Does anyone have any words of wisdom or revision success stories they can offer me in this challenging time? I am so desperate for something positive.

bbsadmin
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Re: Pursuing Revision - Advice and Psychological Support

#2 Post by bbsadmin »

First of all, I'm sorry that your surgery didn't turn out well.

I've never had jaw surgery, but reading your story, my first thought is this: do you really want to trust that original surgeon with a revision? If I were you, I'd get many surgical consultations and seek out the absolute best oral surgeon in your area to do the revision surgery.

I don't know whether some surgeons don't want to revise another surgeon's work, but i would think that a really good surgeon would take on your case and try to help you. In many other types of surgeries, people who get something botched by one doctor often get it corrected by another doctor. I can't imagine that jaw surgery would be much different.

You are a young adult. Do you have older adults to help you in this process? Are you going to the consultation appointments alone, or are you accompanied by an older adult who can advocate for you?
I'm the owner/admin of this site. Had ceramic uppers, metal lowers ~3 years in my early 40's. Now in Hawley retainers at night!

jawbreakermtl
Posts: 6
Joined: Mon Jan 25, 2021 1:05 pm

Re: Pursuing Revision - Advice and Psychological Support

#3 Post by jawbreakermtl »

Hi bbsadmin,

Thanks so much for your reply. Both of my parents are incredibly angered and disturbed by what happened to me and deeply regret not playing a larger role in the process of planning for my original surgery. They are both going to be part of every appointment going forward and are going to advocate for me in any way they can.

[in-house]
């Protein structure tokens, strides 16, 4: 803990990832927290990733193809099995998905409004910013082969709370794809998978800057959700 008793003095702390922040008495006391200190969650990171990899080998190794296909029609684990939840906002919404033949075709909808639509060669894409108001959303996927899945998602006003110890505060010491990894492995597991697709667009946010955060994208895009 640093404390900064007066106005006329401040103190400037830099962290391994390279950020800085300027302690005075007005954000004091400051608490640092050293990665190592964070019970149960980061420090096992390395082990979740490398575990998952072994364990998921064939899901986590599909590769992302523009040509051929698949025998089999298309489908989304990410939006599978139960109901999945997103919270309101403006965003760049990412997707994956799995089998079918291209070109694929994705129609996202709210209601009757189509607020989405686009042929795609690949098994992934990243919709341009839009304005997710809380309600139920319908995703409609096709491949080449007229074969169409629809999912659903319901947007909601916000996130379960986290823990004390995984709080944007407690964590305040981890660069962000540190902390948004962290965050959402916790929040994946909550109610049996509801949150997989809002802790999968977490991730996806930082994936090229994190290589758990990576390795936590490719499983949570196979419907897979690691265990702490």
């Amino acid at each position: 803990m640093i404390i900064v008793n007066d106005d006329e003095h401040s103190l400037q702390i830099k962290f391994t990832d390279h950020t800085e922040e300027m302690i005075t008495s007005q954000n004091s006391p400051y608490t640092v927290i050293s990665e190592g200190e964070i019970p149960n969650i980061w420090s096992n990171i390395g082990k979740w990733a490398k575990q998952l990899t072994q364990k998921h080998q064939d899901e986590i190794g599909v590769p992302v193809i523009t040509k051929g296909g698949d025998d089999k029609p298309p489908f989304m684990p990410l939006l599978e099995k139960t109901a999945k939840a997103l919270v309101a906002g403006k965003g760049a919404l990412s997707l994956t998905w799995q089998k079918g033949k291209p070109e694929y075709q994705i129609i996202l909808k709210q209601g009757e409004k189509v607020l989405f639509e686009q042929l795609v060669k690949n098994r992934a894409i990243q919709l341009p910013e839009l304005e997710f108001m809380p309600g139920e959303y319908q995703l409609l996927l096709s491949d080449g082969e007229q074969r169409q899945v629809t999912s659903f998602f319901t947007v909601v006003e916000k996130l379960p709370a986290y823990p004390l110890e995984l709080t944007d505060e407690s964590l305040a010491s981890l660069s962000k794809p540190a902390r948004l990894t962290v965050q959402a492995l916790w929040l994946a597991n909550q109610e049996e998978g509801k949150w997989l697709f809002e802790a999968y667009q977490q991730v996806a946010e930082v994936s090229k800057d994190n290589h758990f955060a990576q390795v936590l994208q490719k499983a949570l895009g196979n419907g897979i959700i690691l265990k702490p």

I’m meeting with a top surgeon next week, and another one next month. I’m really hoping I’ll get some answers and some positive news about next steps.

snapdresser
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Re: Pursuing Revision - Advice and Psychological Support

#4 Post by snapdresser »

Well, it sounds like now you know exactly what you want! That said, a revision downgraft and associated revision to the mandible won’t fix all of the issues you mentioned, so you need to manage your expectations. It likely won’t fix nerve damage, and may in fact make it worse, though the nerves take a year or so to fully heal to whatever their final state will be. Some of the crookedness in your nose and jaw also probably won’t be fixed 100%. It’s hard to predict how your soft tissues would change from your original surgery and it’ll be hard to predict that for a revision too. Also, your bite may not be perfect after a revision. I say all this to prepare you for your future appearance should you go forward with a revision. You won’t look perfect, you may just look somewhat better than you do now. It’s important that you go into it with that expectation or you’ll never be happy with your results.

That said, a revision is probably a good idea for you IMO, and I think you should talk to another surgeon if you can afford to. Some specialize in revisions, but your original doc may give you a discount on the revision that another surgeon would not. Good luck and keep us posted on how things progress! I don’t think any of us were properly prepared for the mental aspects of orthognathic surgery, so regardless of which way you decide to go, therapy is probably a good idea.